Social Anthropology (1951).
Columbia University Press: Abram Kardiner's The
Indiiidual and His Society (1959) and Ralph
Linton's The Science of Man in the World Crisis
(1945)-
E. P. Dufton & Co., Inc.: Alexander Leighton's

Huniarn Relations in a Changing World (1949).
Farrar, Straus, and Young, Inc.: Leslie White's

The Science of Culture (1949).
The Free Press: S. F. Nadel's The Foundations of

Social Anthropology (ijjo).
Harcourt, Brace and Company, Inc.: A. L. Krocbcr's
and T. T. Waterman's Source Book in Anthropology
(1931), Kroeber's Anthropology (1948), and Lewis
Mumford's The Culture of Cities (1938).
D. C. Heath and Company: Franz Boas and others'

General Anthropology (1938).
The Hogarth Press: Geza Roheim's The Riddle of

the Sphinx (1934).
A. A. Knopf, Inc.: .M. J. Herskovits' Man and His
Works (1948), and A. A. Goldenweiser's History,
Psychology and Culture (1933).
The Macmillan Company: G. P. .Murdock's Social

Structure (1949).
iMcGraw-Hill Book Company, Inc.: Ellsworth Faris's
The Nature of Hwnan Nature (1937), Talcott
Parsons' The Structure of Social Action (1937), and
W. D. Wallis's Culture and Progress (1930).
Methuen Sc (Dompany: R. R. Alarctt's Psychology and

Folklore (1920).
Oxford University Press: Meyer Fortes' The Web

of Kinship Among the Tallensi (1949).
Routlcdgc and Kcgan Paul, Ltd.: Raymond Firth's

Primitive Polynesian Economy (1939).
University' of California Press: Edward Sapir'j
Selected Writings of Edv:ard Sapir in Language,
Culture, and Personality (edited by D. G. Mandel-
baum) (1949).
The Viking Press, Inc.: W'. F. Ogburn's Social Change

(1950)-

Watts & Company: Raymond Firth's Elements of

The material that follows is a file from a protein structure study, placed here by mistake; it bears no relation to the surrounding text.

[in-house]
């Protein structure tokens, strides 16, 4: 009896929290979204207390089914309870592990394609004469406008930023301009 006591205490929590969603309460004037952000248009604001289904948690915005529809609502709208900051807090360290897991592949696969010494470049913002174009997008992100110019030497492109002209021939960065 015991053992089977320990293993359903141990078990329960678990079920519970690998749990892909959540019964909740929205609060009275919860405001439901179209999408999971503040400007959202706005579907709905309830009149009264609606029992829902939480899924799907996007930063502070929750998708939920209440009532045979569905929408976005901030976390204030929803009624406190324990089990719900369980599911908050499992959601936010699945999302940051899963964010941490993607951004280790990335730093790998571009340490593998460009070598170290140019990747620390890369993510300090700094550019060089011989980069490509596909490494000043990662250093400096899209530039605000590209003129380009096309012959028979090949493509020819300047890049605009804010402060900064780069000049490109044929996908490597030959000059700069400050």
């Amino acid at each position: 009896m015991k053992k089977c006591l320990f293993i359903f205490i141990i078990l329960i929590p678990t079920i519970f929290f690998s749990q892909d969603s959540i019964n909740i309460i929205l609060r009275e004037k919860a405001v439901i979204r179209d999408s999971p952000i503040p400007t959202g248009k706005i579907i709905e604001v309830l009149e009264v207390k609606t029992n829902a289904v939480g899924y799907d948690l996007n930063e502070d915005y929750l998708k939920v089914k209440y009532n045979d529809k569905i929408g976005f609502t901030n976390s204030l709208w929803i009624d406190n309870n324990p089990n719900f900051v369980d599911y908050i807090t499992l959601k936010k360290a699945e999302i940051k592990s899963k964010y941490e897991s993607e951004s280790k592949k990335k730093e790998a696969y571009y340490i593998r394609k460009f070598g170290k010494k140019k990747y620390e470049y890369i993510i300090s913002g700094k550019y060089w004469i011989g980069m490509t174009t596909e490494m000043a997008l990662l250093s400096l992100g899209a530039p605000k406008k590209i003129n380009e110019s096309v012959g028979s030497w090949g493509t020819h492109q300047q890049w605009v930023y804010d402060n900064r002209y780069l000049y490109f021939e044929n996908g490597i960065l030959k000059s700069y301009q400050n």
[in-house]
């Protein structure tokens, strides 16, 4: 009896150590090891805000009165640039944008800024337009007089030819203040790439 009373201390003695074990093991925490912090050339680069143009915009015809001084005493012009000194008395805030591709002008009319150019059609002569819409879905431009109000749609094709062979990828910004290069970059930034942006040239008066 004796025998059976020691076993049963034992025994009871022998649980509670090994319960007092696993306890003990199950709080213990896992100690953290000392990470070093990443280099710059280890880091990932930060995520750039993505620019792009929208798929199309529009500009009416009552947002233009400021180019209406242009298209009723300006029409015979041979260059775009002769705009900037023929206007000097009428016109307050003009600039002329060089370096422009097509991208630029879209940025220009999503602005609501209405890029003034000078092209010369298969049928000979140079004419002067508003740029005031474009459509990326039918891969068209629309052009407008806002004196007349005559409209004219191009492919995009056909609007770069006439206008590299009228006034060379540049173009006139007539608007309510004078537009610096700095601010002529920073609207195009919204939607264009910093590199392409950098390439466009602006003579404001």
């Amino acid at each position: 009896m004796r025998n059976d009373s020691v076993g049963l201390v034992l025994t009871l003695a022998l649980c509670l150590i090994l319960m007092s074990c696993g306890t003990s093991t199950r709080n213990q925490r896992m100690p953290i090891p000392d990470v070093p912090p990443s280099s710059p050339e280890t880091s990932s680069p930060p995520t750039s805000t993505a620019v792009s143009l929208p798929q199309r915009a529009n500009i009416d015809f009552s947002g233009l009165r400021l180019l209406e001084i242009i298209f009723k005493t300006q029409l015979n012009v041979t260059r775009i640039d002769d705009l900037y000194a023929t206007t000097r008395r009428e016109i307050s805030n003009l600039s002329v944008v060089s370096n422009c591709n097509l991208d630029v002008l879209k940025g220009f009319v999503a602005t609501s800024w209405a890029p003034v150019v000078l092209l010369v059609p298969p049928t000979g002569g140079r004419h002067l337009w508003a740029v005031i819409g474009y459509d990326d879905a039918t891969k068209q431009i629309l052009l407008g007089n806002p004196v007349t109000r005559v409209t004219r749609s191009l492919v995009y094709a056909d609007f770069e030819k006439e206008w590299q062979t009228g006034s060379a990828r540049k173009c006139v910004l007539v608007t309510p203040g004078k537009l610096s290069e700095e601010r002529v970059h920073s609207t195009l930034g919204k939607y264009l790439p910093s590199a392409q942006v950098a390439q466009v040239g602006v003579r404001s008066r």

Social Organization (1951).

Yale University Press: C. S. Ford's "A Simple (Com-
parative Analysis of Material Culture," and G. P.
Murdock's Editorial Preface, both of which appear
in Studies in the Science of Society Presented to
Albert Galloway Keller (1937).



CONTENTS



ACKNOWLEDGMENTS v

INTRODUCnON 3

PART I: GENERAL HISTORY OF THE

WORD CULTURE 9

I. Brief sxiTvey 9

I. GTilizadon 1 1

3. Relation of civilization and culnire 13

4. The distinction of civilization from culture

in American sociology 13

5. The attempted distinction in Germany ... 15

6. Phases in die history of the concept of cul-
ture in Germany 18

7. Culture as a concept of eighteenth-century
general history 18

8. Kant to Hegel 23

9. Analysis of Klemm's use of the word "Cul-
tur" 24

10. The concept of culture in Germany since

1850 26

It. "Kultur" and "Schrecklichkeit" 28

12. Danilevsky 29

13. "Culture" in the humanities in England and
ebicwhere 29

14. Dictionary definitions 33

15. General discussion 35

Addendum: Febvre on civilisation 37

PART II : DEFINITIONS 41

INTRODUCTION 41

GROUP A: DESCRIPTIVE 43

Broad definitions with emphasL* on enumera-